Forum for Science, Industry and Business

Sponsored by:     3M 
Search our Site:

 

Large study documents how p53 mutations link to high-grade breast cancer, poor outcomes

21.04.2009
In what is believed to be the largest study of its kind in the US, researchers have found that almost 26 percent of women studied who have breast cancer have mutations in a gene important in controlling cell growth and death, and that patients with mutations in this gene – known as p53 - had poorer outcomes including a significantly increased risk of death from the cancer.

Researchers say their study, presented at the Annual Meeting of the American Association for Cancer Research (AACR), confirm the findings of other smaller studies, and is an important step forward in understanding risk factors that lead to development of breast cancer.

For example, the investigators have found that postmenopausal women with high body weight were more likely to have a particular kind of p53 mutation, but they say this link needs to be studied further.

"The p53 gene is the guardian of the genome because it signals the cell to repair DNA damage when that occurs. If we can find genetic or environmental risk factors that lead to damage of p53 or stress on the gene, we may be able to help prevent development of breast cancer as well as other cancers," says the study's lead investigator, Catalin Marian, MD, PhD, a research instructor of cancer genetics and epidemiology at the Lombardi Comprehensive Cancer Center at Georgetown University Medical Center (GUMC).

The work was conducted by research groups led by Peter Shields, MD, professor of medicine and oncology at Lombardi, and Jo Freudenheim, PhD, chair of social and preventive medicine at the State University of New York at Buffalo.

Scientists from both institutions are evaluating data from a population-based case-control study of breast cancer in New York. The Western New York Exposure and Breast Cancer (WEB) Study included 1,170 women diagnosed with breast cancer between 1996 and 2001 as well as 2,116 women without cancer, and is an effort to link lifestyle and environmental exposures to gene changes and development of breast cancer. In this part of the study, GUMC researchers isolated DNA from 803 breast cancer tumor samples, and screened them for DNA mutations in the p53 gene. They found the p53 mutation frequency among the cases to be 25.6 percent, and 95 percent of those were point mutations – a change in a single base nucleotide with another nucleotide.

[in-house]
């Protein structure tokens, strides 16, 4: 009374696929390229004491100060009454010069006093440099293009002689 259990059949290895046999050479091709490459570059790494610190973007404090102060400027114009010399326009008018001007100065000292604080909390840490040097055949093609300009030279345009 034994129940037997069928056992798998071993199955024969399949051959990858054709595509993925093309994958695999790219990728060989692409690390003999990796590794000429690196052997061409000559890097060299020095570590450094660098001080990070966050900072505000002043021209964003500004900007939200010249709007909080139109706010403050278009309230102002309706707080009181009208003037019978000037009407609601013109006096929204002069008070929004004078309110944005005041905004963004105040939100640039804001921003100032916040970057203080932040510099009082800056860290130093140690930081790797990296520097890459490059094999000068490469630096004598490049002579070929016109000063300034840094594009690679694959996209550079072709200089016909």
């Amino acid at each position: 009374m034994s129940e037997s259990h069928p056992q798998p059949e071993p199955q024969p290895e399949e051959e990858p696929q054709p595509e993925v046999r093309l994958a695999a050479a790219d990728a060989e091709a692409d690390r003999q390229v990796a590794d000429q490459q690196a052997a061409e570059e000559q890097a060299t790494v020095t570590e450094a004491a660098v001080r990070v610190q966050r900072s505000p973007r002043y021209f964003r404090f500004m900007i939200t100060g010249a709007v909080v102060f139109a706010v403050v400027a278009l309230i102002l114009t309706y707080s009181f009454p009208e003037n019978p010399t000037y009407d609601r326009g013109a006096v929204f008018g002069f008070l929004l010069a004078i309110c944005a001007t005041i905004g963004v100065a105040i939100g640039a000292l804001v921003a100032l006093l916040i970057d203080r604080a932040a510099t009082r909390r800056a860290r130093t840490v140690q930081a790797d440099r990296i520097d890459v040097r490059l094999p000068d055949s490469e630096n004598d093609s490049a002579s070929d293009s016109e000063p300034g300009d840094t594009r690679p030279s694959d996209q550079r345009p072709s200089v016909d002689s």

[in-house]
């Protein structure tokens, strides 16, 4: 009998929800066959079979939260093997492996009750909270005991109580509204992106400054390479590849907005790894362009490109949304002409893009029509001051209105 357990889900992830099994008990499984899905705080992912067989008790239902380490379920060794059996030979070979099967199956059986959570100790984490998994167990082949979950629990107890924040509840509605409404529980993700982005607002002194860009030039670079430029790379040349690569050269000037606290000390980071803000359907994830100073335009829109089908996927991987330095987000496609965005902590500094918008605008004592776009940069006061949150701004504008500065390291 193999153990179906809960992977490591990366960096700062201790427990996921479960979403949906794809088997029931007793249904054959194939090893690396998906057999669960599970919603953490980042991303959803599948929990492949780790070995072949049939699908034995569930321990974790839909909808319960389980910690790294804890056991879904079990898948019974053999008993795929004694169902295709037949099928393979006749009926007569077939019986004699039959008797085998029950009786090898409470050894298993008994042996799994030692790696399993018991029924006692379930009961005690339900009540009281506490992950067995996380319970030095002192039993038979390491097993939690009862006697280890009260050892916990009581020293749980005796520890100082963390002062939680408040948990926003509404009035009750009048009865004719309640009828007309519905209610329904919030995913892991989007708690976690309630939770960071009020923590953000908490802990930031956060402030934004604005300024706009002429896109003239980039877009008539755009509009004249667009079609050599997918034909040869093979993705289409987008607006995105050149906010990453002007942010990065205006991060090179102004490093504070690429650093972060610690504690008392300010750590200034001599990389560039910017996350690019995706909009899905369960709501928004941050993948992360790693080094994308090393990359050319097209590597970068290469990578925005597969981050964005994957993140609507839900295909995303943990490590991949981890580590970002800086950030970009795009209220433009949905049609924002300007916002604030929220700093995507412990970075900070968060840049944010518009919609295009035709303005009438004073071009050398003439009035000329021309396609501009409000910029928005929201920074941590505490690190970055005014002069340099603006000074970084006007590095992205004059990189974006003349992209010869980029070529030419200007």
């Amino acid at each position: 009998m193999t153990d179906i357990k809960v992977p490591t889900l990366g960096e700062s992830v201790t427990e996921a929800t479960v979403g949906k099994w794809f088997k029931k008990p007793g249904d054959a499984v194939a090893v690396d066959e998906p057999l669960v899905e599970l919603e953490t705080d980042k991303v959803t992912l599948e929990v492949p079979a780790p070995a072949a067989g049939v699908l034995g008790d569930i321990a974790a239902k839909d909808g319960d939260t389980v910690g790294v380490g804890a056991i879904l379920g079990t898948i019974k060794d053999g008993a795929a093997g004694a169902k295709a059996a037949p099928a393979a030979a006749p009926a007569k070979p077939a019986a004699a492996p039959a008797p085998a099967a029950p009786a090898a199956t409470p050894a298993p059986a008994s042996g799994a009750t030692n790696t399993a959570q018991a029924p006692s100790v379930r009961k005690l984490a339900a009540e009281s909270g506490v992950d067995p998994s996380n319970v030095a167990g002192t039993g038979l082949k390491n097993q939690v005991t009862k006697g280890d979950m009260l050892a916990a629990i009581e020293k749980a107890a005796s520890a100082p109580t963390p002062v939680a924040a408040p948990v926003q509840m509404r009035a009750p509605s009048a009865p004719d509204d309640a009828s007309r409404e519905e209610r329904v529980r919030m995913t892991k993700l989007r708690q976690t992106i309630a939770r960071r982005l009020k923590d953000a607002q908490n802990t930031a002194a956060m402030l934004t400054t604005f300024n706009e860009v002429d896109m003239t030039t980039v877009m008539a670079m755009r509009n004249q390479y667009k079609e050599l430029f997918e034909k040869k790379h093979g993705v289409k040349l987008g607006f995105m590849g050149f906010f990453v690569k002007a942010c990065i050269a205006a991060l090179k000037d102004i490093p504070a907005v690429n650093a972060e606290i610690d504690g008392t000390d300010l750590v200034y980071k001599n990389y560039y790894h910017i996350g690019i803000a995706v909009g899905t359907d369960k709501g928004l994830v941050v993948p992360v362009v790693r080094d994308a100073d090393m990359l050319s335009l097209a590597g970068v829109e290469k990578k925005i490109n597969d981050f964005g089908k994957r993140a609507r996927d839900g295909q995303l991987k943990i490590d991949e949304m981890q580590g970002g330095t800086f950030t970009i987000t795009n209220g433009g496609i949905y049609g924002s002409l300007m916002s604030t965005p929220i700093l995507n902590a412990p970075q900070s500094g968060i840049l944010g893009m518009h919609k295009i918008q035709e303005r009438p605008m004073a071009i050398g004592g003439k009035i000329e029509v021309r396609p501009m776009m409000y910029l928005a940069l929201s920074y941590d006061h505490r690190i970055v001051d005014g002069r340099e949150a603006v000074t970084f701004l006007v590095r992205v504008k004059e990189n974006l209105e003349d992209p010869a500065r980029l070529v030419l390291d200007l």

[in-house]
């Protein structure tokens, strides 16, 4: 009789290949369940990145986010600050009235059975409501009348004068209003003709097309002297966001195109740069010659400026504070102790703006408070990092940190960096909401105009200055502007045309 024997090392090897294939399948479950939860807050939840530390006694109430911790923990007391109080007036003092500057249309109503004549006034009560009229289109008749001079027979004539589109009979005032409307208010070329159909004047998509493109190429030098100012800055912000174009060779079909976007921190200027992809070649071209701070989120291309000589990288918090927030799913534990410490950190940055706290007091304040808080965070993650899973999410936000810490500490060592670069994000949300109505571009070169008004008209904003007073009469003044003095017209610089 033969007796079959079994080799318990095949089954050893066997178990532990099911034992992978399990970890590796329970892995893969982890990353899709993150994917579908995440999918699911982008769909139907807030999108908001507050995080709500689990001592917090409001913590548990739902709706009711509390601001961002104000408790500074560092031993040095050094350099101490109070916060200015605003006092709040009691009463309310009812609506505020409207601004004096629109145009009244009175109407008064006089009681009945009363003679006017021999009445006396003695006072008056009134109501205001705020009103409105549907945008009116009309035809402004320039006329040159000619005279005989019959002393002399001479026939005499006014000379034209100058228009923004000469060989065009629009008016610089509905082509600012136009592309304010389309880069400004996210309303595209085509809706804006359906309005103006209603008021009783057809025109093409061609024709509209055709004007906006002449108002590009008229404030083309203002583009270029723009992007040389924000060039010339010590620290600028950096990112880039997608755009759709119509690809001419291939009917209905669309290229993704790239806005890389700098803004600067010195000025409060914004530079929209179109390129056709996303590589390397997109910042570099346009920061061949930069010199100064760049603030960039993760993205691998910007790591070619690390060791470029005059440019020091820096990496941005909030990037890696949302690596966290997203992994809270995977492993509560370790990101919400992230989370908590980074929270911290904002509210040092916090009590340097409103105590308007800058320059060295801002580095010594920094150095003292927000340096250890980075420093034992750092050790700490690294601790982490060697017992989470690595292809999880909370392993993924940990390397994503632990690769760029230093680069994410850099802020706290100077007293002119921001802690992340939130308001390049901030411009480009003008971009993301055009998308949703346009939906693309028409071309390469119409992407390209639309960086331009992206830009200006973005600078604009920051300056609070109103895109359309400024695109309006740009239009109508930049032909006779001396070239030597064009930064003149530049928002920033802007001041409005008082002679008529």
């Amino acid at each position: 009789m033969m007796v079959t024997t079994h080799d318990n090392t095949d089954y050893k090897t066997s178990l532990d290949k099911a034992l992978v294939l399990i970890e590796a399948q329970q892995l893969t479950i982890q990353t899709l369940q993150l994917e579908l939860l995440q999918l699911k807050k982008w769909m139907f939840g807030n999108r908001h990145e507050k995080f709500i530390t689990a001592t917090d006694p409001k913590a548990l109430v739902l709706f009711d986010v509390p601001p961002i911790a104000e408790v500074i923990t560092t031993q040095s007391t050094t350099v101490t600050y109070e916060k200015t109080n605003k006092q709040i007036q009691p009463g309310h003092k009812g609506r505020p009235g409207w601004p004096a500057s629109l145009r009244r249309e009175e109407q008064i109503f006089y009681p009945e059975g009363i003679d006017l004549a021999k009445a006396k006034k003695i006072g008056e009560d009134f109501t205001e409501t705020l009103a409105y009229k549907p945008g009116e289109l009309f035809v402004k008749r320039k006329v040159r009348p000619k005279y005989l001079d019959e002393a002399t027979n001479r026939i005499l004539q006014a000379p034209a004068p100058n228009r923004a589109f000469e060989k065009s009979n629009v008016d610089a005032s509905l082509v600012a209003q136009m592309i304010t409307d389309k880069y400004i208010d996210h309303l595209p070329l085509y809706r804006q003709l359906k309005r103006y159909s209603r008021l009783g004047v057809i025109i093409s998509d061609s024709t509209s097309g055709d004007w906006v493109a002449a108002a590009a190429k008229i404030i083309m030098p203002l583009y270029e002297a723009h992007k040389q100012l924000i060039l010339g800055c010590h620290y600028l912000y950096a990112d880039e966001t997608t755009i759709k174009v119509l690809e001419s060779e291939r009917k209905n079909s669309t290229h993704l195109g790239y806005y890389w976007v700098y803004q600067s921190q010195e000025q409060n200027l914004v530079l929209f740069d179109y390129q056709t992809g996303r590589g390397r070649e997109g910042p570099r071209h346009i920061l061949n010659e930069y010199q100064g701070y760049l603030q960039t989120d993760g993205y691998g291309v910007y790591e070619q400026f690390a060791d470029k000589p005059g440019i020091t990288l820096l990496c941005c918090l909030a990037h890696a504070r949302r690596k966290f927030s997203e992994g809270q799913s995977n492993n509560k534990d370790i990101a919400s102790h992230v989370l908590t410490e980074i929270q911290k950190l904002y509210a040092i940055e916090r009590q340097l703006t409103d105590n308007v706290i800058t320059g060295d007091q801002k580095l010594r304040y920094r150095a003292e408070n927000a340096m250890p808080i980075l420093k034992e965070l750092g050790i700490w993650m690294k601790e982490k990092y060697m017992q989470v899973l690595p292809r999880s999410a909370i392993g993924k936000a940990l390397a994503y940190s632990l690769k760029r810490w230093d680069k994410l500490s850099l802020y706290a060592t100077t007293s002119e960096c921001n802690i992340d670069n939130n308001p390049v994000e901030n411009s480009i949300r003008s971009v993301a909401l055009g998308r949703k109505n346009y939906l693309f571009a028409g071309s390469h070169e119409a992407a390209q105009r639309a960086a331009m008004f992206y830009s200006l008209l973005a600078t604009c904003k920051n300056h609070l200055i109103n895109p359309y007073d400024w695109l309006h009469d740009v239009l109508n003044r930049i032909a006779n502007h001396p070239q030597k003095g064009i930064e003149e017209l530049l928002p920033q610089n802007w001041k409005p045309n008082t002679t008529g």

They determined that a p53 mutation was most commonly associated with ER-/PR- tumors in premenopausal women, but among postmenopausal women with breast cancer, the presence of a p53 mutation was most commonly associated with higher body mass index (BMI), and higher-grade, poorly differentiated tumors. Women with these tumors as well as p53 mutations had a 2.4-fold increased risk of dying from their disease, Marian says.

The researchers then dug a little deeper to see if tumor status was related to the type of point mutation found in the p53 gene. There are four nucleotides in the genome and they come in two complementary pairings – A and G are purines and C and G are pyrimidines. A transition mutation occurs when one purine is replaced by the other purine or when pyrimidines are switched. A transversion mutation is replacement of a purine with a pyrimidine or vice versa and is considered to be "more dangerous, with a higher chance of negatively affecting the function of the p53 protein," Marian says.

While either transition or transversion mutations were found in premenopausal with hormone receptor-negative cancer, only transition mutations (A or G replaced by each other) were positively associated in postmenopausal women with hormone receptor-negative cancers that were higher-grade and had a poorer outcome. Transversion mutations (A or G replaced by C or G or vice versa) in postmenopausal women with breast cancer were associated with a higher BMI.

"The association between transversions and BMI is particularly interesting, because excess body weight is already known to be a risk factor for breast cancer," Marian says.

"We are laying the groundwork for future studies that look at gene-gene and gene-environmental interactions with p53," he says. "If we can document such effects, it may be possible to test patients for these factors in advance and tailor treatment appropriately."

Marian and his co-authors report no potential financial conflicts. This work was funded by the Department of Defense Breast Cancer Research Program and the National Institutes of Health.

About Lombardi Comprehensive Cancer Center